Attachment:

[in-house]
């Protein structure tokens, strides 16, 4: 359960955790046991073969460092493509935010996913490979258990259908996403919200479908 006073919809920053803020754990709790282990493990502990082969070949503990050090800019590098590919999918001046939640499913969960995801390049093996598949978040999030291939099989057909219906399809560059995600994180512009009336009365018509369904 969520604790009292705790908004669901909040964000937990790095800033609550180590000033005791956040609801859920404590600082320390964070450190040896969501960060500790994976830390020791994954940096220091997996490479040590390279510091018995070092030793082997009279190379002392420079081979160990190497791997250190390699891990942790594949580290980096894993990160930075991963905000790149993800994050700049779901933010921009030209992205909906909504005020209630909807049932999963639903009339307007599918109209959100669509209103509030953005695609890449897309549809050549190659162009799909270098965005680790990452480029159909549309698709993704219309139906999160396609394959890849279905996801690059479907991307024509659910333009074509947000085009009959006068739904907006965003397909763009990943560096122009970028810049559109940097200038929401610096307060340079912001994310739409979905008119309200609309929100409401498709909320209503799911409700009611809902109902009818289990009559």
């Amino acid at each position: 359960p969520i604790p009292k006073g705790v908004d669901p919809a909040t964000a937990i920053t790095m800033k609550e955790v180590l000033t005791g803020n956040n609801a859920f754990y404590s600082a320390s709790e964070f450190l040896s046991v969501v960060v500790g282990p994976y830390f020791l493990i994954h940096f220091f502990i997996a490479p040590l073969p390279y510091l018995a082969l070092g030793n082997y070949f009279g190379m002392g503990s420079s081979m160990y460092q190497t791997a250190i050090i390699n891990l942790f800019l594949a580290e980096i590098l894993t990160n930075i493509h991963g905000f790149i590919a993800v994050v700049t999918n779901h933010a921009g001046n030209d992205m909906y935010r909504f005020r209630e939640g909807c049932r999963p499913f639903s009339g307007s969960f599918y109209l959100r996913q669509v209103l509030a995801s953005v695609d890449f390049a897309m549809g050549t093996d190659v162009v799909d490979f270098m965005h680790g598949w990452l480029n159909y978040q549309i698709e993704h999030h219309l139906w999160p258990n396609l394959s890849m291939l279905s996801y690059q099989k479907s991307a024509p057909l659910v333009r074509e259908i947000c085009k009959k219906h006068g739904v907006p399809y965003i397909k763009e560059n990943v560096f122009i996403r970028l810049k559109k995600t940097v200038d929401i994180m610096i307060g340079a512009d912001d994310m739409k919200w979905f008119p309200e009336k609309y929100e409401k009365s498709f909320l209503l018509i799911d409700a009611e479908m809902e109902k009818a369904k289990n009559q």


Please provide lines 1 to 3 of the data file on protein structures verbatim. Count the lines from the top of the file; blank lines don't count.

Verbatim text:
[in-house]
């Protein structure tokens, strides 16, 4: 359960955790046991073969460092493509935010996913490979258990259908996403919200479908 006073919809920053803020754990709790282990493990502990082969070949503990050090800019590098590919999918001046939640499913969960995801390049093996598949978040999030291939099989057909219906399809560059995600994180512009009336009365018509369904 969520604790009292705790908004669901909040964000937990790095800033609550180590000033005791956040609801859920404590600082320390964070450190040896969501960060500790994976830390020791994954940096220091997996490479040590390279510091018995070092030793082997009279190379002392420079081979160990190497791997250190390699891990942790594949580290980096894993990160930075991963905000790149993800994050700049779901933010921009030209992205909906909504005020209630909807049932999963639903009339307007599918109209959100669509209103509030953005695609890449897309549809050549190659162009799909270098965005680790990452480029159909549309698709993704219309139906999160396609394959890849279905996801690059479907991307024509659910333009074509947000085009009959006068739904907006965003397909763009990943560096122009970028810049559109940097200038929401610096307060340079912001994310739409979905008119309200609309929100409401498709909320209503799911409700009611809902109902009818289990009559």
């Amino acid at each position: 359960p969520i604790p009292k006073g705790v908004d669901p919809a909040t964000a937990i920053t790095m800033k609550e955790v180590l000033t005791g803020n956040n609801a859920f754990y404590s600082a320390s709790e964070f450190l040896s046991v969501v960060v500790g282990p994976y830390f020791l493990i994954h940096f220091f502990i997996a490479p040590l073969p390279y510091l018995a082969l070092g030793n082997y070949f009279g190379m002392g503990s420079s081979m160990y460092q190497t791997a250190i050090i390699n891990l942790f800019l594949a580290e980096i590098l894993t990160n930075i493509h991963g905000f790149i590919a993800v994050v700049t999918n779901h933010a921009g001046n030209d992205m909906y935010r909504f005020r209630e939640g909807c049932r999963p499913f639903s009339g307007s969960f599918y109209l959100r996913q669509v209103l509030a995801s953005v695609d890449f390049a897309m549809g050549t093996d190659v162009v799909d490979f270098m965005h680790g598949w990452l480029n159909y978040q549309i698709e993704h999030h219309l139906w999160p258990n396609l394959s890849m291939l279905s996801y690059q099989k479907s991307a024509p057909l659910v333009r074509e259908i947000c085009k009959k219906h006068g739904v907006p399809y965003i397909k763009e560059n990943v560096f122009i996403r970028l810049k559109k995600t940097v200038d929401i994180m610096i307060g340079a512009d912001d994310m739409k919200w979905f008119p309200e009336k609309y929100e409401k009365s498709f909320l209503l018509i799911d409700a009611e479908m809902e109902k009818a369904k289990n009559q």